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March was the best month for sales of new battery electric cars on record in UK

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The UK new car market recorded its first ‘growth’ since August 2020, with 29,280 more units registered during March compared to the same month last year, according to figures published by the Society of Motor Manufacturers and Traders (SMMT).

However, the month represents the anniversary of the first lockdown in March 2020, when the pandemic brought Britain to a standstill and registrations fell by -44.4%.

Compared with the 2010-2019 March average of 450,189, registrations were down -36.9%, with 283,964 units registered. So far, 2021 has seen 58,032 fewer cars registered compared to January to March last year, equivalent to a loss of £1.8 billion in turnover during the first quarter.

For the sector to return to its pre-pandemic levels, around 8,300 new cars will need to be registered every single trading day for the rest of the year. By comparison, the industry has averaged around 7,400 a day during the past decade and current levels are closer to 5,600 a day.

Click and collect provided a lifeline for the sector – made possible by manufacturers and their networks successfully investing in digital channels. Click and collect does not, however, offer the consumer the same experience and excitement as a showroom environment. With dealerships reopening their doors next week, customers can look forward to choosing and configuring a new car, safely, in person from the wide choice available, as dealers attempt to recover some of the £22.2 billion lost in turnover since March 2020.

While overall registrations were slightly up compared to last year, growth came almost entirely from fleets, which saw a 28.7% increase in registrations. Retail consumer demand remained depressed, falling by -4.1% compared to March 2020 as showrooms remained closed for the duration of the month.

The shift to new technologies is continuing, however, with plug-in vehicle demand reaching its highest ever volume. Battery electric vehicles (BEVs) and plug-in hybrid vehicles (PHEVs) took a combined market share of 13.9%, up from 7.3% last year as the number of models available to customers increased from 72 to 116.  Registrations of BEVs increased by 88.2% to 22,003 units, while PHEVs rose by 152.2% to 17,330. Hybrid Electric Vehicles (HEVs) also rose 42.0% to reach 21,599 registrations.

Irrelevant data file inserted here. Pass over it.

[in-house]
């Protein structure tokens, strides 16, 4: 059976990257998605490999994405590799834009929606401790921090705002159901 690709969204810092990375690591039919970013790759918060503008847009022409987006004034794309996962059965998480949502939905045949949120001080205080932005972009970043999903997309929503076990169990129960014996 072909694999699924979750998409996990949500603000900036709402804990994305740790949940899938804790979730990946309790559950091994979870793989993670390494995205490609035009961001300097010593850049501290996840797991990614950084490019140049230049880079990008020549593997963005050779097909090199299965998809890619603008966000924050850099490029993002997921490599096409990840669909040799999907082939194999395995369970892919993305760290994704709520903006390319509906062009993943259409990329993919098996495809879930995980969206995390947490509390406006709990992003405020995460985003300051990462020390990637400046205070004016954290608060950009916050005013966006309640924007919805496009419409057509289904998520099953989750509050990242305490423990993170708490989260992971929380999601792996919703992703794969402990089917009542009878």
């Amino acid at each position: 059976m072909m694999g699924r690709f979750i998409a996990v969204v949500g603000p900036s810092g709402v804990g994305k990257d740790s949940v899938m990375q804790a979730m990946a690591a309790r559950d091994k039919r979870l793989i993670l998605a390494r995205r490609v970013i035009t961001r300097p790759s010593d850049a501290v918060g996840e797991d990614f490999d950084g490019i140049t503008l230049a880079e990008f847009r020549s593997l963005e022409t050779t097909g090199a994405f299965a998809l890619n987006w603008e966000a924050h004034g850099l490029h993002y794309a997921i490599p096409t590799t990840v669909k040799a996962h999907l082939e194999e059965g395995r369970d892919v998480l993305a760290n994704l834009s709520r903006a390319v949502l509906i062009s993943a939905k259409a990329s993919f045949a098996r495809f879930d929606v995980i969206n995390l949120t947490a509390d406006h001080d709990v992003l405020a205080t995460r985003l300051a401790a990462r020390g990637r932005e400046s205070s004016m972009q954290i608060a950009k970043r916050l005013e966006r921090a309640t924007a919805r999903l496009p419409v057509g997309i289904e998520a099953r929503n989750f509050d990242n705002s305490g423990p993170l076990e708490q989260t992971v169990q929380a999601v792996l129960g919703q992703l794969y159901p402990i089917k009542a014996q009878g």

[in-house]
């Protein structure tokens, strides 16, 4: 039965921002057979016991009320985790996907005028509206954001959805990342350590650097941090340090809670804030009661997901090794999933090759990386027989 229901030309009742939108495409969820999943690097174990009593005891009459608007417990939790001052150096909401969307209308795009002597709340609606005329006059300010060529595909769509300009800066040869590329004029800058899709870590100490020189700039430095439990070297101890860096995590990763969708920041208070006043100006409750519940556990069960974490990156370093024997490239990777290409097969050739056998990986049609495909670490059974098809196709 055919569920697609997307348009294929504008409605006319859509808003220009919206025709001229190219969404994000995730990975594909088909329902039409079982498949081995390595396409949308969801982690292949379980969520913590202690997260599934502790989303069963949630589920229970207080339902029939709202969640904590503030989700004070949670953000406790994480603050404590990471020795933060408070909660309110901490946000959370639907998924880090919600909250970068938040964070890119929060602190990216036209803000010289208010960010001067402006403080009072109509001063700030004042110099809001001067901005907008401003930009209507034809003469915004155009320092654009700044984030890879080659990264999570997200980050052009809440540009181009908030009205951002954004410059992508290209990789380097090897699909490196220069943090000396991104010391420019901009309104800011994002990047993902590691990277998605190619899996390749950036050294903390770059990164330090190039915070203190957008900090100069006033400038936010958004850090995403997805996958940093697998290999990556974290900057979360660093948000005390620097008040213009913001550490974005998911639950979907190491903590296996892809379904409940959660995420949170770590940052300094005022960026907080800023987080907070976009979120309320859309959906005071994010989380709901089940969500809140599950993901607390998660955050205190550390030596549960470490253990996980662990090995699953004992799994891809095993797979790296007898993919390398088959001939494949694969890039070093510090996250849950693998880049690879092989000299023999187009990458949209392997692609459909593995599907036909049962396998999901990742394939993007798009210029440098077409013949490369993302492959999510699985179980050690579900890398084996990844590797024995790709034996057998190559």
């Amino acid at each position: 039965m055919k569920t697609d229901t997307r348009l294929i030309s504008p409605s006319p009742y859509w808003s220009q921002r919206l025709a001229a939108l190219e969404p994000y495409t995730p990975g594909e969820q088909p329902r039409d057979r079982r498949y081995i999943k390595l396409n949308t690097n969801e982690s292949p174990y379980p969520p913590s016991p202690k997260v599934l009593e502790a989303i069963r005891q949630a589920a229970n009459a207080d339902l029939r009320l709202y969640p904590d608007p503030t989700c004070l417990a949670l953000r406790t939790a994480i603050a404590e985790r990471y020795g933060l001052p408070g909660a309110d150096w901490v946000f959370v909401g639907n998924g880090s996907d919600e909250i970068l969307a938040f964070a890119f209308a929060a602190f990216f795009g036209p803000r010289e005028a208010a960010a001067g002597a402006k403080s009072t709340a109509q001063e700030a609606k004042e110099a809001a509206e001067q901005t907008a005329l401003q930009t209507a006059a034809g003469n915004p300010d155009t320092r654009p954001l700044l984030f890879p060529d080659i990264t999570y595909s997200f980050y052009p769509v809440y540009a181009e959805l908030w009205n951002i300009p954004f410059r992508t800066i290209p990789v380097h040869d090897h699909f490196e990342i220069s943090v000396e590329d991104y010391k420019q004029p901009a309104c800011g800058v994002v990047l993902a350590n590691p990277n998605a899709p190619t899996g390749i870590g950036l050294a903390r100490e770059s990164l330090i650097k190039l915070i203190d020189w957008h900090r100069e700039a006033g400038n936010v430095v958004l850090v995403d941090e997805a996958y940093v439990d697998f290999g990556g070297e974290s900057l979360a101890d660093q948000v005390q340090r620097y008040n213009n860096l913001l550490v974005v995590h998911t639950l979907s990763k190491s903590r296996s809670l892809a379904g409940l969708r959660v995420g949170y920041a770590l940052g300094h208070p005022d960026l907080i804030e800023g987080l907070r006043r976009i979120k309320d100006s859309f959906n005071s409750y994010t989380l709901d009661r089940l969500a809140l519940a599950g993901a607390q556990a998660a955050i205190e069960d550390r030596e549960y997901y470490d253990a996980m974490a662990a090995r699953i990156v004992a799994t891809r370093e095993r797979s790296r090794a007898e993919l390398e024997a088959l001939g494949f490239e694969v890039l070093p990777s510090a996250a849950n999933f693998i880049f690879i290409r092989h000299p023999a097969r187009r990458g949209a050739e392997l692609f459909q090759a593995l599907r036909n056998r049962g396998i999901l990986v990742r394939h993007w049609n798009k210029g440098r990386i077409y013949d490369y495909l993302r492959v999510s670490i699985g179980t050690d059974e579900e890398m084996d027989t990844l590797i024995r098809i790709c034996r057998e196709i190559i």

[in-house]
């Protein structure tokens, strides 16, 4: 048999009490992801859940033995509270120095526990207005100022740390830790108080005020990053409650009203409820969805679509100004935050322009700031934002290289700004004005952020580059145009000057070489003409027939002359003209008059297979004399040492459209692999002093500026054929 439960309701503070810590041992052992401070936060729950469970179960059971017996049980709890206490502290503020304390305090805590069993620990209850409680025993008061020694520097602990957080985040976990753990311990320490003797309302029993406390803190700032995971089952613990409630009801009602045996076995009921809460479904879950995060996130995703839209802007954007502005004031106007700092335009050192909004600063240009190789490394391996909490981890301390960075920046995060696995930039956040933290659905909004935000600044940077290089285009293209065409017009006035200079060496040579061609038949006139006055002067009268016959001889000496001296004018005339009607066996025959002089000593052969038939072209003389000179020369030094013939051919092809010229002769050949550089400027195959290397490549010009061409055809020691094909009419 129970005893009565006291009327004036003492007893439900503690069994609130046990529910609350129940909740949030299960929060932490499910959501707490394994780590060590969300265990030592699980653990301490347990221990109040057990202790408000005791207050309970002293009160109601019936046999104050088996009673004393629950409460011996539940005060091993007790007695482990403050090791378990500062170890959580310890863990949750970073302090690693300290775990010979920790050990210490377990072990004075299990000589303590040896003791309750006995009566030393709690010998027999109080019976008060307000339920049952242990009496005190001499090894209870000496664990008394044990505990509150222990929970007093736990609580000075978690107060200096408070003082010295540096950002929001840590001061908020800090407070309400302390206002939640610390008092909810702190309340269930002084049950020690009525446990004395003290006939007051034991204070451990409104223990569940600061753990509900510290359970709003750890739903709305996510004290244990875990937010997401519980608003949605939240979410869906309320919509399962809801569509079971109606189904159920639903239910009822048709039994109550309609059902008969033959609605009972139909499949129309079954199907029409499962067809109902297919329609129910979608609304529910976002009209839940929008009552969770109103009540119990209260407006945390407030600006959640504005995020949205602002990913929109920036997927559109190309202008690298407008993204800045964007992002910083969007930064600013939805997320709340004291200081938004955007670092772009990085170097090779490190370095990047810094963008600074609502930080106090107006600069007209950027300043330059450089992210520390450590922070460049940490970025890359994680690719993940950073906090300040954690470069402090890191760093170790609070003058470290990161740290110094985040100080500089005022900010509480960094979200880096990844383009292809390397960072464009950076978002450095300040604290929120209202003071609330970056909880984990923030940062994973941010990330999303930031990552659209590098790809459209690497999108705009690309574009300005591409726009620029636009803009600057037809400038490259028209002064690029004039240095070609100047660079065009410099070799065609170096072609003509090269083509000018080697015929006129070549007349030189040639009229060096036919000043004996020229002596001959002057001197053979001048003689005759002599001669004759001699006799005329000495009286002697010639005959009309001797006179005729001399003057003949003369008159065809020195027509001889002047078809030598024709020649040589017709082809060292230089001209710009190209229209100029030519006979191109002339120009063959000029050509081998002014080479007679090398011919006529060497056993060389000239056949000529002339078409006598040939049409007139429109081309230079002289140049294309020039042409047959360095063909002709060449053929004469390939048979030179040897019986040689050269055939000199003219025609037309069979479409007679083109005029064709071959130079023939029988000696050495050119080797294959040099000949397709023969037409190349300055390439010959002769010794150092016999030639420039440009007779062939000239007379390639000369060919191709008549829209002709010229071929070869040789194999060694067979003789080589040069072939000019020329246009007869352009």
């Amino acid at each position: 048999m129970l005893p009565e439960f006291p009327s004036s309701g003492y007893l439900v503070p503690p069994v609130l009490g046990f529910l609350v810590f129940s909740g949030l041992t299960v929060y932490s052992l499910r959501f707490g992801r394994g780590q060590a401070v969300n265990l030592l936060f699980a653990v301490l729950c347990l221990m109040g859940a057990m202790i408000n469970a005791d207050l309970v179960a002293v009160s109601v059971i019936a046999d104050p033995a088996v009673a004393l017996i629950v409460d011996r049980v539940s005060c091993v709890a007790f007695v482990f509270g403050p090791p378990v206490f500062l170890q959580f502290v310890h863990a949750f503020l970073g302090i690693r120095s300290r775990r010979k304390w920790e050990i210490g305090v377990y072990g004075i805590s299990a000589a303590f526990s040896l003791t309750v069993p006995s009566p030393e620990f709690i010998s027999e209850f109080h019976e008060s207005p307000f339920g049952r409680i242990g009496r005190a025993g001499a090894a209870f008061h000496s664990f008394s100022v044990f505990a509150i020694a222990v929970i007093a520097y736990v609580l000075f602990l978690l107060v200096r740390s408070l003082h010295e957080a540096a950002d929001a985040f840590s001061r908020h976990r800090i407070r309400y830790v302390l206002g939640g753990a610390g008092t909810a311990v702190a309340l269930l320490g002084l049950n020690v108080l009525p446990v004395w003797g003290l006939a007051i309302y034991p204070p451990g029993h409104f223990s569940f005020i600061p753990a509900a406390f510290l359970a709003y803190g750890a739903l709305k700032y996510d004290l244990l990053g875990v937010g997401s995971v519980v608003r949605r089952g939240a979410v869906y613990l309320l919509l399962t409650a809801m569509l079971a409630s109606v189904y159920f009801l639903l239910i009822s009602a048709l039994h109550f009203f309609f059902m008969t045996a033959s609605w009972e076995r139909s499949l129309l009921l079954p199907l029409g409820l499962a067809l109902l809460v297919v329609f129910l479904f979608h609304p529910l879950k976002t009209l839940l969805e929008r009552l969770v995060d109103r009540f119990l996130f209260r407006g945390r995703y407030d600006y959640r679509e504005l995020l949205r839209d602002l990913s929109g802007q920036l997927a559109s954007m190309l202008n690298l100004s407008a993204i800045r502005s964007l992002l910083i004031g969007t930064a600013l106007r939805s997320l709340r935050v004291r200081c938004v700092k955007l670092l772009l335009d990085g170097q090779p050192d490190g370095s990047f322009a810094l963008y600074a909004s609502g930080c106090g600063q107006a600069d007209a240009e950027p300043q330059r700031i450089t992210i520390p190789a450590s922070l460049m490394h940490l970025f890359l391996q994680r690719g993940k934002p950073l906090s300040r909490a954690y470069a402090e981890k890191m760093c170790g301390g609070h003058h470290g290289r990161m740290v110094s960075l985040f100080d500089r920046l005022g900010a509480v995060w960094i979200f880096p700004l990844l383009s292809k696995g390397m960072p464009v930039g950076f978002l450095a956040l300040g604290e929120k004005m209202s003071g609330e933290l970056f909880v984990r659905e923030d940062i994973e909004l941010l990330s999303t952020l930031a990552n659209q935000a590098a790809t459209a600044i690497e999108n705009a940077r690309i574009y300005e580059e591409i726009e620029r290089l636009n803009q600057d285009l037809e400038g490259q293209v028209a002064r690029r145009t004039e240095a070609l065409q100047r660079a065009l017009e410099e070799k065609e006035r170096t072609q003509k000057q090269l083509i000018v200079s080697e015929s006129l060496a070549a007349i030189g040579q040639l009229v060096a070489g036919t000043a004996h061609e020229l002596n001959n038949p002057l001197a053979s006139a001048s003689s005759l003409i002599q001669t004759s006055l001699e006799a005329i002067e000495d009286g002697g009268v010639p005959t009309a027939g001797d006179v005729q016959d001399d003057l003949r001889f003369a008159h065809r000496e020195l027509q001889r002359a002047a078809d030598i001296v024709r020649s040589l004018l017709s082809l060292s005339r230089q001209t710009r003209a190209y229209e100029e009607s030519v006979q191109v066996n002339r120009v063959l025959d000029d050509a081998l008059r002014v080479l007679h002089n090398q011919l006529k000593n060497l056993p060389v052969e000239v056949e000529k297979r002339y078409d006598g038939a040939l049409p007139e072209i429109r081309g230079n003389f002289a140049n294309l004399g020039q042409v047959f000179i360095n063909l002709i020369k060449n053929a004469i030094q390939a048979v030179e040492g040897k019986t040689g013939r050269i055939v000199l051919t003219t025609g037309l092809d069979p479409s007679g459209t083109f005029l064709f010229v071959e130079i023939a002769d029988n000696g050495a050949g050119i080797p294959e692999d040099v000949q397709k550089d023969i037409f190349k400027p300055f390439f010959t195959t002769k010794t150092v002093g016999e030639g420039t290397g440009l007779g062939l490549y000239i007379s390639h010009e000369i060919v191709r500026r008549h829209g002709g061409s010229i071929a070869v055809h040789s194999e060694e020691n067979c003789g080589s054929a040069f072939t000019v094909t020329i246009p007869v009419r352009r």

Vauxhall Corsa-e is the plug in electric version of the UK’s best selling car in March 2021 (Image: Vauxhall UK)

Mike Hawes, SMMT Chief Executive, said: “The past year has been the toughest in modern history and the automotive sector has, like many others, been hit hard. However, with showrooms opening, there is optimism that consumer confidence – and hence the market – will return.

“We know we will see record breaking growth given April 2020 was a washout, but a strong and sustainable market is possible if customers are attracted to the choice and competitive offer the industry is able to provide within the safest of showroom environments. 

“New plug-in models are already helping drive a recovery but to convince more retail consumers to make the switch, they must be assured these new technologies will be convenient for their driving needs and that means, above all, that the charging infrastructure is there where they need it, and when they need it.”

RAC recovery van with ‘EV Boost’ (Image: RAC)

RAC spokesman Rod Dennis said: “Despite the ongoing effect of the pandemic, when it comes to electric car sales March was a remarkable month – it was the best single month for sales of new zero-emission electric cars on record, beating last December by less than 100 sales. Plug-in hybrids also sharply rose in popularity, with the number sold 40% higher than in September, the last best month for sales.

“Fleet sales last month were particularly strong. Having a healthy fleet market for battery electric vehicles is vital, as these will be what end up on the second hand car market in the coming years. In turn, this will help ensure that cleaner vehicles are within the reach of many more drivers who have modest budgets.

“The RAC is leading the way when it comes to supporting drivers to go electric, with an increasing number of patrol vans fitted with emergency mobile chargers. And on the rare occasions when an electric car needs to be recovered, most vans feature the RAC’s All-Wheels-Up system allowing the vast majority to be safely rescued with no need for a flatbed.”

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